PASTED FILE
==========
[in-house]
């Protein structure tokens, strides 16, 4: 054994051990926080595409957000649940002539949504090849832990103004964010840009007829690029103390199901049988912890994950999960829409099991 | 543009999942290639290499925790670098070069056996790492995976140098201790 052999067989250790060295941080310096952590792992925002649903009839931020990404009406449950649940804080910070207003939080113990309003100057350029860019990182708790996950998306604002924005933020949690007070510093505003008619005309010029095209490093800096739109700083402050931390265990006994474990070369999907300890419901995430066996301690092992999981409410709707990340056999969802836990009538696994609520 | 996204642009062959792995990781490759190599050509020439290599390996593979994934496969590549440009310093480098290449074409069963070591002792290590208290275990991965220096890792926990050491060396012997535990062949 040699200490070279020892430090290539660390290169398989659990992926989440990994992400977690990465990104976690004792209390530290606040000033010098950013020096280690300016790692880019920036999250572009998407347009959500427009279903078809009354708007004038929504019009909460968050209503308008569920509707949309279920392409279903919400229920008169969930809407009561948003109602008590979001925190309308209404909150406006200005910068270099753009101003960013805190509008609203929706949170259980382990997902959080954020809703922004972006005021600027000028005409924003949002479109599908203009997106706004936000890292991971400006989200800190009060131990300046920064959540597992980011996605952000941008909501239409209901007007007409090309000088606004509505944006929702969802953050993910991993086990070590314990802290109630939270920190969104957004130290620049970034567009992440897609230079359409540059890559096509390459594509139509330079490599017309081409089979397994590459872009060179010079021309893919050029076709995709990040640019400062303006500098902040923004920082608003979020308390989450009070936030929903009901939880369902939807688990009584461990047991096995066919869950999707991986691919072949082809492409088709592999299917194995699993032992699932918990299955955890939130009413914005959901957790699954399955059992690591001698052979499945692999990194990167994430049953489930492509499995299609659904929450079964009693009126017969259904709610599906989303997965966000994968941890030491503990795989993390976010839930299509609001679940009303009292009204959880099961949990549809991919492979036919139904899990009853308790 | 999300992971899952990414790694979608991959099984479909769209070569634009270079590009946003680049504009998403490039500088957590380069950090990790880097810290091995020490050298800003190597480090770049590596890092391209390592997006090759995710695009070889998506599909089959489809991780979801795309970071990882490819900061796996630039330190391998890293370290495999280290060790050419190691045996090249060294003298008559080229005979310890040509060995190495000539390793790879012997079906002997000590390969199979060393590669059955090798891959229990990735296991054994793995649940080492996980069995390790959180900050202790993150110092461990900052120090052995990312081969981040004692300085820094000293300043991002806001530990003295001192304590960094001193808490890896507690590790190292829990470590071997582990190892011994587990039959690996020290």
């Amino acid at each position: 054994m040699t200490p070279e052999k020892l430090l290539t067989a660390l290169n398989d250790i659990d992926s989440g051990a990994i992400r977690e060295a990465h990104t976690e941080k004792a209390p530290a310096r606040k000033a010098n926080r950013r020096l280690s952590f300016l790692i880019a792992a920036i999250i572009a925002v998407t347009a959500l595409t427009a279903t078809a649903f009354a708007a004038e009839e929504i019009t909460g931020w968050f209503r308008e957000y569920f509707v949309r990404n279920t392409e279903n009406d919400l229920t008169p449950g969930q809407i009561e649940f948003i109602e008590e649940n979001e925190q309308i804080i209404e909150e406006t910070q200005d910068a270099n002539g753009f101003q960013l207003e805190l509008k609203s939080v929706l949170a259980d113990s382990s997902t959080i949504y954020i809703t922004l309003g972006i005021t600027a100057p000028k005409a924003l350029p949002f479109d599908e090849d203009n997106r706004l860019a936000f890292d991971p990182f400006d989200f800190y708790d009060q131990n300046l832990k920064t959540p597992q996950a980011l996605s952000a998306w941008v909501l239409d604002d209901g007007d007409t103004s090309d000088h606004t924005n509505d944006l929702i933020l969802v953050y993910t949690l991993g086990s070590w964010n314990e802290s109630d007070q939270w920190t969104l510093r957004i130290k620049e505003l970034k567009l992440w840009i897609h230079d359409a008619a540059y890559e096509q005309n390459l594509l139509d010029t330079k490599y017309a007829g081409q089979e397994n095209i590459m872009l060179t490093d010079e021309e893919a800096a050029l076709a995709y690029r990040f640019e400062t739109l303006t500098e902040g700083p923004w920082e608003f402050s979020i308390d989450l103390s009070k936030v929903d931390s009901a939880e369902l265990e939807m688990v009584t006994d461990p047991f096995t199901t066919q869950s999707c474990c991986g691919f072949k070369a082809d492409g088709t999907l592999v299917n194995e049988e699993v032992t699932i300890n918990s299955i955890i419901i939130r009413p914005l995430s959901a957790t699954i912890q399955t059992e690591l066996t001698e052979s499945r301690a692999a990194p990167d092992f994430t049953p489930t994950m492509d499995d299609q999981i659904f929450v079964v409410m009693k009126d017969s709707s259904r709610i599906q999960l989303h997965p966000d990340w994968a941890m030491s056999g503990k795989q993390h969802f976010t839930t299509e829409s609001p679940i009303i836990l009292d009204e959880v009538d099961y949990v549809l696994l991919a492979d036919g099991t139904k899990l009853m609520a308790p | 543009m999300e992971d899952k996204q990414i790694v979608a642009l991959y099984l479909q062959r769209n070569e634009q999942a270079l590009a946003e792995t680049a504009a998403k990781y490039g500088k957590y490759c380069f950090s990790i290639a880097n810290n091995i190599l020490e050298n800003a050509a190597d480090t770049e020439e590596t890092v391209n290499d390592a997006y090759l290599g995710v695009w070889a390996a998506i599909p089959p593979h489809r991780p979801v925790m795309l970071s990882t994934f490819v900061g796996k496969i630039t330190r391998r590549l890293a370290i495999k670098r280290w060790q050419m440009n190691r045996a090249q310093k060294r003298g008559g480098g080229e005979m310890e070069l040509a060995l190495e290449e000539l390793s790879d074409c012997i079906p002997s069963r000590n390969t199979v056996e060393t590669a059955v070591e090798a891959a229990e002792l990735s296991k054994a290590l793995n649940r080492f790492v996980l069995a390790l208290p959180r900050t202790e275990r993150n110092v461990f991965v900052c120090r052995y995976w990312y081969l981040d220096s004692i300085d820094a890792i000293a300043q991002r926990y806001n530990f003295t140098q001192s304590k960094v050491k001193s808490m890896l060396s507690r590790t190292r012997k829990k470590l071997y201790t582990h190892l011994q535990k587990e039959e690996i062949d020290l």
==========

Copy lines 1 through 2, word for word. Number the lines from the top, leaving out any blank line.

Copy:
[in-house]
């Protein structure tokens, strides 16, 4: 054994051990926080595409957000649940002539949504090849832990103004964010840009007829690029103390199901049988912890994950999960829409099991 | 543009999942290639290499925790670098070069056996790492995976140098201790 052999067989250790060295941080310096952590792992925002649903009839931020990404009406449950649940804080910070207003939080113990309003100057350029860019990182708790996950998306604002924005933020949690007070510093505003008619005309010029095209490093800096739109700083402050931390265990006994474990070369999907300890419901995430066996301690092992999981409410709707990340056999969802836990009538696994609520 | 996204642009062959792995990781490759190599050509020439290599390996593979994934496969590549440009310093480098290449074409069963070591002792290590208290275990991965220096890792926990050491060396012997535990062949 040699200490070279020892430090290539660390290169398989659990992926989440990994992400977690990465990104976690004792209390530290606040000033010098950013020096280690300016790692880019920036999250572009998407347009959500427009279903078809009354708007004038929504019009909460968050209503308008569920509707949309279920392409279903919400229920008169969930809407009561948003109602008590979001925190309308209404909150406006200005910068270099753009101003960013805190509008609203929706949170259980382990997902959080954020809703922004972006005021600027000028005409924003949002479109599908203009997106706004936000890292991971400006989200800190009060131990300046920064959540597992980011996605952000941008909501239409209901007007007409090309000088606004509505944006929702969802953050993910991993086990070590314990802290109630939270920190969104957004130290620049970034567009992440897609230079359409540059890559096509390459594509139509330079490599017309081409089979397994590459872009060179010079021309893919050029076709995709990040640019400062303006500098902040923004920082608003979020308390989450009070936030929903009901939880369902939807688990009584461990047991096995066919869950999707991986691919072949082809492409088709592999299917194995699993032992699932918990299955955890939130009413914005959901957790699954399955059992690591001698052979499945692999990194990167994430049953489930492509499995299609659904929450079964009693009126017969259904709610599906989303997965966000994968941890030491503990795989993390976010839930299509609001679940009303009292009204959880099961949990549809991919492979036919139904899990009853308790 | 999300992971899952990414790694979608991959099984479909769209070569634009270079590009946003680049504009998403490039500088957590380069950090990790880097810290091995020490050298800003190597480090770049590596890092391209390592997006090759995710695009070889998506599909089959489809991780979801795309970071990882490819900061796996630039330190391998890293370290495999280290060790050419190691045996090249060294003298008559080229005979310890040509060995190495000539390793790879012997079906002997000590390969199979060393590669059955090798891959229990990735296991054994793995649940080492996980069995390790959180900050202790993150110092461990900052120090052995990312081969981040004692300085820094000293300043991002806001530990003295001192304590960094001193808490890896507690590790190292829990470590071997582990190892011994587990039959690996020290």